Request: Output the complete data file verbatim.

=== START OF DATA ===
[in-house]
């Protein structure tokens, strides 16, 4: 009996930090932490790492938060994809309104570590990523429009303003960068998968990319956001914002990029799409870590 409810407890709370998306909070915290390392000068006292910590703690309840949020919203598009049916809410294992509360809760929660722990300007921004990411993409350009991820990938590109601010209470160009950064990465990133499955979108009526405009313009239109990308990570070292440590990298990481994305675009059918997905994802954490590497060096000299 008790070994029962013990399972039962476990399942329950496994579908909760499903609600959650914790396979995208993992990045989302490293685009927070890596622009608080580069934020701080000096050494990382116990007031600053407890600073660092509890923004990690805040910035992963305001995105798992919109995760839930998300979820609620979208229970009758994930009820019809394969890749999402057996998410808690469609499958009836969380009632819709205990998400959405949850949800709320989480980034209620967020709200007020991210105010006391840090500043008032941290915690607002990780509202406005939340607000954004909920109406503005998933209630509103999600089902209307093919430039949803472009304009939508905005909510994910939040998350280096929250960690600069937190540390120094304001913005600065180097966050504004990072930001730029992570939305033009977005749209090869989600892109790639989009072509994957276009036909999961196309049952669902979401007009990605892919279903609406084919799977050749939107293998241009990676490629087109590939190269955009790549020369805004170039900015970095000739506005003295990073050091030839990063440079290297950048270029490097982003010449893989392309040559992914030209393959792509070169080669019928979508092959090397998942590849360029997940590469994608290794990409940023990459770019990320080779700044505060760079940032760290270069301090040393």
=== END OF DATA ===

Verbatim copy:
[in-house]
């Protein structure tokens, strides 16, 4: 009996930090932490790492938060994809309104570590990523429009303003960068998968990319956001914002990029799409870590 409810407890709370998306909070915290390392000068006292910590703690309840949020919203598009049916809410294992509360809760929660722990300007921004990411993409350009991820990938590109601010209470160009950064990465990133499955979108009526405009313009239109990308990570070292440590990298990481994305675009059918997905994802954490590497060096000299 008790070994029962013990399972039962476990399942329950496994579908909760499903609600959650914790396979995208993992990045989302490293685009927070890596622009608080580069934020701080000096050494990382116990007031600053407890600073660092509890923004990690805040910035992963305001995105798992919109995760839930998300979820609620979208229970009758994930009820019809394969890749999402057996998410808690469609499958009836969380009632819709205990998400959405949850949800709320989480980034209620967020709200007020991210105010006391840090500043008032941290915690607002990780509202406005939340607000954004909920109406503005998933209630509103999600089902209307093919430039949803472009304009939508905005909510994910939040998350280096929250960690600069937190540390120094304001913005600065180097966050504004990072930001730029992570939305033009977005749209090869989600892109790639989009072509994957276009036909999961196309049952669902979401007009990605892919279903609406084919799977050749939107293998241009990676490629087109590939190269955009790549020369805004170039900015970095000739506005003295990073050091030839990063440079290297950048270029490097982003010449893989392309040559992914030209393959792509070169080669019928979508092959090397998942590849360029997940590469994608290794990409940023990459770019990320080779700044505060760079940032760290270069301090040393």